Emma Watson’s Recycled Plastic Met Gala Gown Set a New Standard for Sustainable Style

For actress and activist Emma Watson, the future of fashion marries creativity with sustainability. At Monday night's Met Gala, in keeping with the Manus x Machina: Fashion in the Age of Technology theme, Watson walked the red carpet in a sleek, structured ensemble with a disguised sustainable twist: it was made from recycled plastic bottles and organically-grown materials.

To devise the couture creation, Watson collaborated with designer Calvin Klein, stylist Sarah Slutsky, and Eco-Age, a brand consultancy with a focus on bespoke sustainability initiatives. Plastic bottles were turned to yarn to weave the three different outer textiles, and the zippers and other small accessories were also constructed from recycled plastic. Rather than traditional cotton and silk, whose chemically-loaded production harms both laborers and the environment, the linings were sewn from organic fabrics. Plus, Watson plans to repurpose the repurposed outfit: it consisted of three separate pieces, including a bustier, skirt, and trousers, each of which she'll repeatedly wear again in new ways.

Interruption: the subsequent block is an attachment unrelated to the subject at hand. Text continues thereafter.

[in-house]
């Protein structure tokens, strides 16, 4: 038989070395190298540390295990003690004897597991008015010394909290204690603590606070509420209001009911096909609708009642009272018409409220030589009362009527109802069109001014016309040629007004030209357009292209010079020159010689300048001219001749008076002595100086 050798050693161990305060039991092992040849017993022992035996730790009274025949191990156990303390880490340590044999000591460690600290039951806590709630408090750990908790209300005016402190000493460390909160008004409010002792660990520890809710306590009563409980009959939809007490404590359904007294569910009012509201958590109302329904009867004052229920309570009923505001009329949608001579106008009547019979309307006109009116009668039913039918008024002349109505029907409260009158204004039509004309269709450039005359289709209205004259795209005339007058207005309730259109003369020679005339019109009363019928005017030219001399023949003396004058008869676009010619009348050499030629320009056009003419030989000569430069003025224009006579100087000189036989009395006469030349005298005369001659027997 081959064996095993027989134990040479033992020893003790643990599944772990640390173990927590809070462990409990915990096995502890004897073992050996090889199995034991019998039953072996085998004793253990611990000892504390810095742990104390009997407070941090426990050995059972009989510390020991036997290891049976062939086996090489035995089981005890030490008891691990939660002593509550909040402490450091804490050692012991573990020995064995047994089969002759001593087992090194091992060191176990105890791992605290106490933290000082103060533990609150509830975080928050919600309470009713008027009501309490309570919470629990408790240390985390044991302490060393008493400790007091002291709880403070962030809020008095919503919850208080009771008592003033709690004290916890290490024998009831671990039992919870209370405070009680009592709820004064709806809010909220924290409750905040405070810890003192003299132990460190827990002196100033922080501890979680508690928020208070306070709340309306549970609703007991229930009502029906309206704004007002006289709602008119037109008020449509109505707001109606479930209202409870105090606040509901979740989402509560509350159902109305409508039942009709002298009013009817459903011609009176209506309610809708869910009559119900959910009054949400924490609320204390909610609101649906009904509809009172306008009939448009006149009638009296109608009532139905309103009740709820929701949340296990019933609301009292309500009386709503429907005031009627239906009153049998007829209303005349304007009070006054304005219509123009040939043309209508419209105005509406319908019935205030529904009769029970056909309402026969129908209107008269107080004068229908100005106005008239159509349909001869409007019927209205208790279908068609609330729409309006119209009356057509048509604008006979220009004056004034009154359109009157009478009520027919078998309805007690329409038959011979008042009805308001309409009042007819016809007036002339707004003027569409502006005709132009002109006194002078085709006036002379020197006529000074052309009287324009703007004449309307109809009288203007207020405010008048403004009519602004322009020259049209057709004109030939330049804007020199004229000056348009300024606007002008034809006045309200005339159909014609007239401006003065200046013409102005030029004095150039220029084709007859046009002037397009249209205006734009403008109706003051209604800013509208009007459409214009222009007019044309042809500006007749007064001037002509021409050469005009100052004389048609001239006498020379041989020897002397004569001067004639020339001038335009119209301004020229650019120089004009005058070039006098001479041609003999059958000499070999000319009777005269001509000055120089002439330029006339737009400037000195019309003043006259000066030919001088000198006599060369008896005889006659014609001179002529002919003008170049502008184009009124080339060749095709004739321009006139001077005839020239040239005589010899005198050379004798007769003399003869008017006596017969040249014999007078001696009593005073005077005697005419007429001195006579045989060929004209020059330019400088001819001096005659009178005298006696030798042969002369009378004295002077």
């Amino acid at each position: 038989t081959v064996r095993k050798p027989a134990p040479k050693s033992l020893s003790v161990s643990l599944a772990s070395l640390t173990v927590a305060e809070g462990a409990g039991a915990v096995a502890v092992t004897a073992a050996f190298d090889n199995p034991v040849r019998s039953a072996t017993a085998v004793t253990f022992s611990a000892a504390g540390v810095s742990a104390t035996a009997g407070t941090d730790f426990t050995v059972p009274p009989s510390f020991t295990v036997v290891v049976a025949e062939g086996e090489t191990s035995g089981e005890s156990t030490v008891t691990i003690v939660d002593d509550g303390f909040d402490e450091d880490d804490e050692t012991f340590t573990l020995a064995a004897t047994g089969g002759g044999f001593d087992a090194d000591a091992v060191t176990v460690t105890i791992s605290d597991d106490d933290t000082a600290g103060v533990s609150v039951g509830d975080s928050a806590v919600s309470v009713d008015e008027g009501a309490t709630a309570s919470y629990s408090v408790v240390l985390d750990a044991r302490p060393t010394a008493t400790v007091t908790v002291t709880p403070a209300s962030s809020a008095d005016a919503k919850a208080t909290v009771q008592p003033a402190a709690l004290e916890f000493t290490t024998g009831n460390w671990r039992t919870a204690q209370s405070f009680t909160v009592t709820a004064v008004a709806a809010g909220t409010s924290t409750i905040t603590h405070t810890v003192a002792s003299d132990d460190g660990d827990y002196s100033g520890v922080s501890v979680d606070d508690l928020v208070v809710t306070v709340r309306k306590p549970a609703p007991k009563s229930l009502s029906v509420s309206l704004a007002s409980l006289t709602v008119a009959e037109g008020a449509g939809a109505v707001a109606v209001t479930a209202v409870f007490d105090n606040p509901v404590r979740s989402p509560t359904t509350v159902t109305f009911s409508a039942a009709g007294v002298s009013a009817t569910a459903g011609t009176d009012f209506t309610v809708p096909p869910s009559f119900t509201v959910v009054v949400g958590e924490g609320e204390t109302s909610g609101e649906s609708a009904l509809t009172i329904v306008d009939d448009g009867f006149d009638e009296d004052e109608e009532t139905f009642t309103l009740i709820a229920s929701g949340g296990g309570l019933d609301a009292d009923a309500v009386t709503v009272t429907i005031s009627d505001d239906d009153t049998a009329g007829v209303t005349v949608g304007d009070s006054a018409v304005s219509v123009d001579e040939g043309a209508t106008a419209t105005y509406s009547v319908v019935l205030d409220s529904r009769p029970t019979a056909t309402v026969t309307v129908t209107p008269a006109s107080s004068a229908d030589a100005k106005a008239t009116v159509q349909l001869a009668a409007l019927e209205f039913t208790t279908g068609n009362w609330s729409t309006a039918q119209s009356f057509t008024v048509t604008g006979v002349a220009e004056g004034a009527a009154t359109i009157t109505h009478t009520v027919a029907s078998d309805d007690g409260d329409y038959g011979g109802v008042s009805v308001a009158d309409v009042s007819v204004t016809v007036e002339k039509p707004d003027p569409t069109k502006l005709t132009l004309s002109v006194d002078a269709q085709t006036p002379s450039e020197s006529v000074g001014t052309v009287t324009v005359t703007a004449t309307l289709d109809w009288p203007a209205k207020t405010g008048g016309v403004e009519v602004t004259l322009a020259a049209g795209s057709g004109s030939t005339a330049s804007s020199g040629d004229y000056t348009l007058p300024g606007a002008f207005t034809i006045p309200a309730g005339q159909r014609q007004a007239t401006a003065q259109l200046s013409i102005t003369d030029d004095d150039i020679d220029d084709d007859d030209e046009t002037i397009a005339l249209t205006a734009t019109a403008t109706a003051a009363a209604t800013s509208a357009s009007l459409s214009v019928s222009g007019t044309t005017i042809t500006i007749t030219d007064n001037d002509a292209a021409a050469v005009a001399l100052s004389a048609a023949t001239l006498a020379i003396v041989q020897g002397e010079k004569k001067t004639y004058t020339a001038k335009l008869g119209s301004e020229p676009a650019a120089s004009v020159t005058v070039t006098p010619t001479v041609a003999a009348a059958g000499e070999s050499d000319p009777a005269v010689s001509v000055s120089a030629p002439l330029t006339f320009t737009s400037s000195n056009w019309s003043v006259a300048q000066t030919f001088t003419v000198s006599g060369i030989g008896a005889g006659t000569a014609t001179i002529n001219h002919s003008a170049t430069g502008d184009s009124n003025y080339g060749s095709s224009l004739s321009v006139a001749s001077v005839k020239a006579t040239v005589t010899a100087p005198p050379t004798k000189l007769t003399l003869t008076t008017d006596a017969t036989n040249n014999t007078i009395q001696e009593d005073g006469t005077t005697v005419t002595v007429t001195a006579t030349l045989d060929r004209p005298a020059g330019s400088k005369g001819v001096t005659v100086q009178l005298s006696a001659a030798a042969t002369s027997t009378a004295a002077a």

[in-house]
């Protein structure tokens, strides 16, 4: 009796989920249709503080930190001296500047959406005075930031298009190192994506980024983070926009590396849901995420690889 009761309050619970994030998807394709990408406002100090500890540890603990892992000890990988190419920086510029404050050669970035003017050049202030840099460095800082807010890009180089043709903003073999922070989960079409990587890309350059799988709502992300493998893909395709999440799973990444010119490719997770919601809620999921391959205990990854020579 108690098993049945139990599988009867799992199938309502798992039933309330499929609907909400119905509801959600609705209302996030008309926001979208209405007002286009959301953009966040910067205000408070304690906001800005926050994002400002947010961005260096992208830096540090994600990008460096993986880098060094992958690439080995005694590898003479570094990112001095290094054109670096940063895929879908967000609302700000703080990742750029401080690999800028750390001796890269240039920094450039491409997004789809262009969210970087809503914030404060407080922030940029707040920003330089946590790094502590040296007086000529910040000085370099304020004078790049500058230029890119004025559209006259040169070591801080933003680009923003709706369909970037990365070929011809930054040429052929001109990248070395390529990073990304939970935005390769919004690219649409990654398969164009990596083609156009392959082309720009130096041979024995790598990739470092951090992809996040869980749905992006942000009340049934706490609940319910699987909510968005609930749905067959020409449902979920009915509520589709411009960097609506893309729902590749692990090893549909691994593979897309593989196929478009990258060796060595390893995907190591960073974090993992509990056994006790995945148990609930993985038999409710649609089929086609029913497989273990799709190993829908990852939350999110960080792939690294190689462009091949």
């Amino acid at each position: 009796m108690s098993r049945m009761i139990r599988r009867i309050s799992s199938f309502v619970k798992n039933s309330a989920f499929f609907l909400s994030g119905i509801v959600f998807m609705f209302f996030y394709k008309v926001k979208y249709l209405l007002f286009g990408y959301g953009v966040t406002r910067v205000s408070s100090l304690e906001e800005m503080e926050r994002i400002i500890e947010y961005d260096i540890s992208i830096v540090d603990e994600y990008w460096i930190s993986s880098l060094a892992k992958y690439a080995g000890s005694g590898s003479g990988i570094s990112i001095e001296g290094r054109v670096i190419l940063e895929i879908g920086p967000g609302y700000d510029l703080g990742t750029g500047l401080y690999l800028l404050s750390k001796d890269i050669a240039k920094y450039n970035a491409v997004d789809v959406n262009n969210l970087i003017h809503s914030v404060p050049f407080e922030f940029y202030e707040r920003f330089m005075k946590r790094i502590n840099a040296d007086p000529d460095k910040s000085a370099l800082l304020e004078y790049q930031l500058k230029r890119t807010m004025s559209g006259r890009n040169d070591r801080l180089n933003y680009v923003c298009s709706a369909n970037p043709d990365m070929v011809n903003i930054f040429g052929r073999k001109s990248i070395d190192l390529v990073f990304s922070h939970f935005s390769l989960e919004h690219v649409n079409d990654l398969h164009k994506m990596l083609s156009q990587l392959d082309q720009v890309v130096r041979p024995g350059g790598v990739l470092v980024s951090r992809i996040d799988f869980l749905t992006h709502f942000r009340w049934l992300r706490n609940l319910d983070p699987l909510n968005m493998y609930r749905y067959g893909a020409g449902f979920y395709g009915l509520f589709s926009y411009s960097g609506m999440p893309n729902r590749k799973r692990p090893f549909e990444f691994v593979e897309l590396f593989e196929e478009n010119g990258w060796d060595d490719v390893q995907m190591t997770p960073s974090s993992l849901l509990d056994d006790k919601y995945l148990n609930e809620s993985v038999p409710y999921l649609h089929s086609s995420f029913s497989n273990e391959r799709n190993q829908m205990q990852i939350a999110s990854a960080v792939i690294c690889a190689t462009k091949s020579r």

In an interview with CNN, the actress-cum-activist explains the intentions behind her sartorial selection. She says she's no longer content to wear wares that are merely beautiful–though this ensemble was, indeed, stunning–if that means leaving a negative impact on the planet. She notes that the fashion industry is the world's second largest fresh water pollutant, and it's not just nature that suffers–so, too, do the workers exploited by clothing factories.

Watson says it best in her own Facebook post: “My gown for the #?MetGala? proves the power that creativity, technology and fashion can have by working together.” Whether ethically or aesthetically, that power is undeniably inspiring.

Above photo via Calvin Klein

Photo via Sarah Slutsky

Photo via Sarah Slutsky

Emma Watson: Facebook | Instagram
Calvin Klein: WebsiteFacebook | Instagram
Eco-Age: WebsiteFacebook | Instagram

via [Tech Insider, CNN]

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